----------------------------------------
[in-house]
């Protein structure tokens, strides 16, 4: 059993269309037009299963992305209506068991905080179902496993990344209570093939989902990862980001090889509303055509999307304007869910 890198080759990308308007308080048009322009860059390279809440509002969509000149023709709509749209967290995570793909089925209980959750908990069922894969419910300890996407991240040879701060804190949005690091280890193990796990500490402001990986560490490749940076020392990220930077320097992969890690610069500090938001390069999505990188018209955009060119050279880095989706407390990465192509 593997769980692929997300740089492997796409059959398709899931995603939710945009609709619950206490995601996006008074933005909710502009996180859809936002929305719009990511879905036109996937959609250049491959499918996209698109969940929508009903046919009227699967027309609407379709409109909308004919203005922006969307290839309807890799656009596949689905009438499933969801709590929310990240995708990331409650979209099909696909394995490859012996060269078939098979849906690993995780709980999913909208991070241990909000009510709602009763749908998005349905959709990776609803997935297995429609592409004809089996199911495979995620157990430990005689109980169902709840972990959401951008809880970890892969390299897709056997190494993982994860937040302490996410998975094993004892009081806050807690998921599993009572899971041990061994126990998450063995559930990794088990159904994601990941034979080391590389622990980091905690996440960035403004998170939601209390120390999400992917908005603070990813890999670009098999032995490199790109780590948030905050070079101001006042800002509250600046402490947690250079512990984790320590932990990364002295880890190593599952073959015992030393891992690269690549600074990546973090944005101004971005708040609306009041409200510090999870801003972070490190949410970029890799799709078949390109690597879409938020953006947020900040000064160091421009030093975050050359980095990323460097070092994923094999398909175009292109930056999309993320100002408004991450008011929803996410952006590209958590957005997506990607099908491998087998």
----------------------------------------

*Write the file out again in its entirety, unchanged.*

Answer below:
[in-house]
């Protein structure tokens, strides 16, 4: 059993269309037009299963992305209506068991905080179902496993990344209570093939989902990862980001090889509303055509999307304007869910 890198080759990308308007308080048009322009860059390279809440509002969509000149023709709509749209967290995570793909089925209980959750908990069922894969419910300890996407991240040879701060804190949005690091280890193990796990500490402001990986560490490749940076020392990220930077320097992969890690610069500090938001390069999505990188018209955009060119050279880095989706407390990465192509 593997769980692929997300740089492997796409059959398709899931995603939710945009609709619950206490995601996006008074933005909710502009996180859809936002929305719009990511879905036109996937959609250049491959499918996209698109969940929508009903046919009227699967027309609407379709409109909308004919203005922006969307290839309807890799656009596949689905009438499933969801709590929310990240995708990331409650979209099909696909394995490859012996060269078939098979849906690993995780709980999913909208991070241990909000009510709602009763749908998005349905959709990776609803997935297995429609592409004809089996199911495979995620157990430990005689109980169902709840972990959401951008809880970890892969390299897709056997190494993982994860937040302490996410998975094993004892009081806050807690998921599993009572899971041990061994126990998450063995559930990794088990159904994601990941034979080391590389622990980091905690996440960035403004998170939601209390120390999400992917908005603070990813890999670009098999032995490199790109780590948030905050070079101001006042800002509250600046402490947690250079512990984790320590932990990364002295880890190593599952073959015992030393891992690269690549600074990546973090944005101004971005708040609306009041409200510090999870801003972070490190949410970029890799799709078949390109690597879409938020953006947020900040000064160091421009030093975050050359980095990323460097070092994923094999398909175009292109930056999309993320100002408004991450008011929803996410952006590209958590957005997506990607099908491998087998």